Exiting

Brexit is a complex issue. Like most real-world issues. Pretending there were no valid reasons to vote “Leave” is what the supposedly-smart people are doing now.

I usually agree with John Scalzi in most arenas, but this piece is egregiously condescending and terrible and is in the genre of examining supposedly foreordained consequences without understanding reasons or causes.

Stating that the experts said things would go poorly after a Brexit is a bit disingenuous when it’s those very same experts who will be given the task of punishing the British people for voting “Leave.” Of course it will go poorly! They are the ones making that happen. Pretending that is the only possible turn of events is delusional. No, like most things that occur that are portrayed as the natural way of things, this is a choice. Always a choice.

So many false dichotomies, ridiculous framings, disordered thinking and cult of expertise worship lately — and I largely trust experts! But consider this: it was experts who got us into the Great Recession, and still haven’t really corrected any of the systemic problems that caused it (while telling us that they’re not really problems). It was experts who built nuclear weapons and dropped some of them on Japan.

It’s experts who are likely to wipe out all human life on this planet.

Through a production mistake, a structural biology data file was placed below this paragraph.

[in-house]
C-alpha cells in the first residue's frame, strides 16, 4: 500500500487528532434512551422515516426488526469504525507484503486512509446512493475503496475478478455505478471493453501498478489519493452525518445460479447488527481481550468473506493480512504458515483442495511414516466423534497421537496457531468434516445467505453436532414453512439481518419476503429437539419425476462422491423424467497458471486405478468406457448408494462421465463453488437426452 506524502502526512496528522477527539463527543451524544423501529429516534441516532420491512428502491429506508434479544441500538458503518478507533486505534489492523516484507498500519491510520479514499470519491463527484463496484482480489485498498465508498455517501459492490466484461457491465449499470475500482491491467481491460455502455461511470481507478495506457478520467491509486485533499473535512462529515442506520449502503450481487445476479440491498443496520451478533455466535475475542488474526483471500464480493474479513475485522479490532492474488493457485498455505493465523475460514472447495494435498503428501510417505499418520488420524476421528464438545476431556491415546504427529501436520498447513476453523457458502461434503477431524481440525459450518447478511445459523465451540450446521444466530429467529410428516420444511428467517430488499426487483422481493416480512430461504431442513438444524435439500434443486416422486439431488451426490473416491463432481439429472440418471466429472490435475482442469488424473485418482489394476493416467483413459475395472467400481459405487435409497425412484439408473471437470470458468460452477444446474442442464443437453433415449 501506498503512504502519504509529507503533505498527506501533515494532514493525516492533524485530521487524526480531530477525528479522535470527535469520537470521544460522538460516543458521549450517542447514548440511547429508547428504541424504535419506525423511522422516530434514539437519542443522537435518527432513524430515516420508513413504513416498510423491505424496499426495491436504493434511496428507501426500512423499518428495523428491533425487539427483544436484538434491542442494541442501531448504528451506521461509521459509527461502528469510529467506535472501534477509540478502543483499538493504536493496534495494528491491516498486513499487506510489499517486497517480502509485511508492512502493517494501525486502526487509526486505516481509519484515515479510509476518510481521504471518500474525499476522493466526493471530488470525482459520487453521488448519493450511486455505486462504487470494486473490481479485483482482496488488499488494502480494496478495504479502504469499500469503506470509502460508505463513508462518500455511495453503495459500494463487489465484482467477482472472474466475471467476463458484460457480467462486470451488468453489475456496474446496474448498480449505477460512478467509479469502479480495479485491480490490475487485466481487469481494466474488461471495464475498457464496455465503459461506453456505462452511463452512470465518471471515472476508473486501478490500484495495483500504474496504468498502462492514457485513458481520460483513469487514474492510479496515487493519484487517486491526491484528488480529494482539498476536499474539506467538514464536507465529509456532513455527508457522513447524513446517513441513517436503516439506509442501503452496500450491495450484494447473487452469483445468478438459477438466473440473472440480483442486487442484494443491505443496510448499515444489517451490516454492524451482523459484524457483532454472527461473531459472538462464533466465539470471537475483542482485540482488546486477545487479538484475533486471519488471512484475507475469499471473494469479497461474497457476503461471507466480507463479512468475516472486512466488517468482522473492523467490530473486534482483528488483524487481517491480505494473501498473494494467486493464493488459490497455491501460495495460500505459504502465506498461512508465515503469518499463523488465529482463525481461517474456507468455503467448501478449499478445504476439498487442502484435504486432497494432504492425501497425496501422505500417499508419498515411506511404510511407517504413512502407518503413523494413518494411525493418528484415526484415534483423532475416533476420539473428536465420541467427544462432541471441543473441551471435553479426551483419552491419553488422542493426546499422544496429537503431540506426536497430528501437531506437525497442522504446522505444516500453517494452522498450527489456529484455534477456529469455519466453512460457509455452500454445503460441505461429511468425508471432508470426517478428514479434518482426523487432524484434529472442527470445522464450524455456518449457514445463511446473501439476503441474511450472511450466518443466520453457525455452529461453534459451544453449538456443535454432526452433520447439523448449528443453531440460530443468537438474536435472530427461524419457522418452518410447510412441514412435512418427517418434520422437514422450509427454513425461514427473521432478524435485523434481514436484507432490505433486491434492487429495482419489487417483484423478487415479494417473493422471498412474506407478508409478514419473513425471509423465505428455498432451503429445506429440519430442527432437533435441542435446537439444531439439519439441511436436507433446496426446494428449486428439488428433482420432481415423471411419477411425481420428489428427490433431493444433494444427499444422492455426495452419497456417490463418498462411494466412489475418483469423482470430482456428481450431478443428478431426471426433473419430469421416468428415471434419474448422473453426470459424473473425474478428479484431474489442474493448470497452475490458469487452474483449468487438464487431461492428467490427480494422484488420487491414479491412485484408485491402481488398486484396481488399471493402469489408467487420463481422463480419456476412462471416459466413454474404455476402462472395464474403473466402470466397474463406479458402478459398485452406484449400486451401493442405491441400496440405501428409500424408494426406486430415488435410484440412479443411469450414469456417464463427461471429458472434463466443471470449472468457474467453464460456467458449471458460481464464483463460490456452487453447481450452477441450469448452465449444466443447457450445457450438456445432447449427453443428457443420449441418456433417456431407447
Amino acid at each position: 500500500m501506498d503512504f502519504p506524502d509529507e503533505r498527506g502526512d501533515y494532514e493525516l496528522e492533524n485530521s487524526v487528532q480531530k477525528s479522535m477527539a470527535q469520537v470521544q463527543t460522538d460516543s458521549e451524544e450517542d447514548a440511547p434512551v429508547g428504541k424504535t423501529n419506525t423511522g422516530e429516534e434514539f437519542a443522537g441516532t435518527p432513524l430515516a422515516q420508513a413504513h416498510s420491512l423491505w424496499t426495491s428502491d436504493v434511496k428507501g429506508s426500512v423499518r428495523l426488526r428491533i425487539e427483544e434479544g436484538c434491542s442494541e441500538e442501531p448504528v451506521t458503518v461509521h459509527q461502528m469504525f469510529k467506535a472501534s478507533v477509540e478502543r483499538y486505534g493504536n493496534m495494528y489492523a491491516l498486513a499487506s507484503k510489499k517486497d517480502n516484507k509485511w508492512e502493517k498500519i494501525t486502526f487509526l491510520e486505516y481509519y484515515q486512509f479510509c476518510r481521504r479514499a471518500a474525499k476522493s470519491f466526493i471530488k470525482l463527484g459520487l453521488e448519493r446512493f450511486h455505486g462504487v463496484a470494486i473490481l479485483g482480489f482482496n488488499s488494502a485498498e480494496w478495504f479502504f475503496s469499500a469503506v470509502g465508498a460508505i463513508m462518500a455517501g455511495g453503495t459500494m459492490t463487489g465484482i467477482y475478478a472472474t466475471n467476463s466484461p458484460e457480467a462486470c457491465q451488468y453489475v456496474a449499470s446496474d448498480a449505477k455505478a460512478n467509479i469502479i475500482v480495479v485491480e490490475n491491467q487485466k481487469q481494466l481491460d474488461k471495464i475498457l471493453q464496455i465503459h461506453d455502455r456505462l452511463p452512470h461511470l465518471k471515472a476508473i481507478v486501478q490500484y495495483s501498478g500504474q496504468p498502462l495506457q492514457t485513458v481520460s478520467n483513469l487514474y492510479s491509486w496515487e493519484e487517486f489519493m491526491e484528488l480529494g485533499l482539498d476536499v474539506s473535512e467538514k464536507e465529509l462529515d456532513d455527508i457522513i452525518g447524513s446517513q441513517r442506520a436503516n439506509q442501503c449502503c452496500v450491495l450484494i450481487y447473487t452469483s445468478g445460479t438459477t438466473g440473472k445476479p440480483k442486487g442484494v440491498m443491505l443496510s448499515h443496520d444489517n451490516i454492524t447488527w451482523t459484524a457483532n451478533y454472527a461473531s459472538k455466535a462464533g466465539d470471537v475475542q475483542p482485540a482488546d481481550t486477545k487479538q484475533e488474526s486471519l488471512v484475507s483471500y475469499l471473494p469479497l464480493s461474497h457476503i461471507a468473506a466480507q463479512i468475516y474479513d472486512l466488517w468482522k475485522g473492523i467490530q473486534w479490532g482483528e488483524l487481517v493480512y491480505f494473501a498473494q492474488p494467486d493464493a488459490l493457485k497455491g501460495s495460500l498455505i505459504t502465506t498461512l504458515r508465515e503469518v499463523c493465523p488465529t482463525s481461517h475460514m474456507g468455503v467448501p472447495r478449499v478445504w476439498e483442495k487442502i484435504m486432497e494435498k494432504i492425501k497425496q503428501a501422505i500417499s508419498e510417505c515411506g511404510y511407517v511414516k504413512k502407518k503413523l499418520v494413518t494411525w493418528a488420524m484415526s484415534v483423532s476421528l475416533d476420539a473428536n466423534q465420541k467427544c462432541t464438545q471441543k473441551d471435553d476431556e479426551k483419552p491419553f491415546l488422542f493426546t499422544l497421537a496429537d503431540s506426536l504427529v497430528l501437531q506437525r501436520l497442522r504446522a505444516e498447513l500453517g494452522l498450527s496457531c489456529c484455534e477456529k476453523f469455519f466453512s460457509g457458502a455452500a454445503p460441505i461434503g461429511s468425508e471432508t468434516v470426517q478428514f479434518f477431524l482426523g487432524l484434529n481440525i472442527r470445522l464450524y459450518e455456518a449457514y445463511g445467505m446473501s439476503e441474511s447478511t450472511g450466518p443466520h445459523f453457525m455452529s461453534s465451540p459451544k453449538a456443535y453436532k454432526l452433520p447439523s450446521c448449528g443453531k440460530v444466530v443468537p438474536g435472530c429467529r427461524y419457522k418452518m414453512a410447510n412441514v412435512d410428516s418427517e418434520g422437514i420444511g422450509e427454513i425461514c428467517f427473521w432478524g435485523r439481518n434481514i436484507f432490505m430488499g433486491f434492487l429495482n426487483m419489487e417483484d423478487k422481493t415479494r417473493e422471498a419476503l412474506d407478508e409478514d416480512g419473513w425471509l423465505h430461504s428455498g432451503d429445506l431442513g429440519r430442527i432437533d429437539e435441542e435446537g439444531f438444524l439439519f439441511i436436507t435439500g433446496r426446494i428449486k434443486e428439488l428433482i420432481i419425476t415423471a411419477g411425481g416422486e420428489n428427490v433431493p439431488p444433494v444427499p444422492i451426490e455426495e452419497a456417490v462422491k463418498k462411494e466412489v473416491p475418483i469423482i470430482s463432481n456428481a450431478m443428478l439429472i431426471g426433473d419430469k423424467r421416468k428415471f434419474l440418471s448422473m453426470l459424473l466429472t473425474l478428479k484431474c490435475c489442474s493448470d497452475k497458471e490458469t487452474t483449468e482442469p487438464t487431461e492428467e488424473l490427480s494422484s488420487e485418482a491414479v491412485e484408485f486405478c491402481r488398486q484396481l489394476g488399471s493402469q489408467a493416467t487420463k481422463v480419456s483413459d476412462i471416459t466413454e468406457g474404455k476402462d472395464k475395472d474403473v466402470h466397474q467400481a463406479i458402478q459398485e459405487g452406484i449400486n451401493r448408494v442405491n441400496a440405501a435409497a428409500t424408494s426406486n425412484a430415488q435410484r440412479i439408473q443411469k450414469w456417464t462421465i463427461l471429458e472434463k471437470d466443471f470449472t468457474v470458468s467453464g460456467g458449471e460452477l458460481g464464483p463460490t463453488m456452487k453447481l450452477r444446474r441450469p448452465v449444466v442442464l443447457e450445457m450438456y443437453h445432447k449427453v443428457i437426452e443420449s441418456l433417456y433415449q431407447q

Kind of puts a different spin on “expertise” when you look at all the externalities inherent in that sort of expertise worship.

What will happen to the UK — bad or good — is a choice. Saying that it will mostly be negative because the experts who said so are going to be the ones doling out punishment — well ok, then. Thanks. You’ve revealed your spectacular insight, for sure.

I want to — but don’t have the will or the time — to write a longer piece on the aforementioned framing and false dichotomies as well as cover Big Data, cognitive shortcuts and modeling/statistics. That’d be a book though and I have no interest in doing so now.

And about the Stross piece Scalzi linked, finance leaving the UK might actually be a good thing as high finance drives up housing prices, loots the real economy, and crowds out actual useful investment as well as tends to promote elimination of social programs. (I know personally more than a few people in and around London who will never be able to buy a house anywhere, despite having worked full-time for 20+ years.)

So much of US politics is as a friend of mine pointed all about old people scared of house prices falling. We’re seeing a variant of that here again.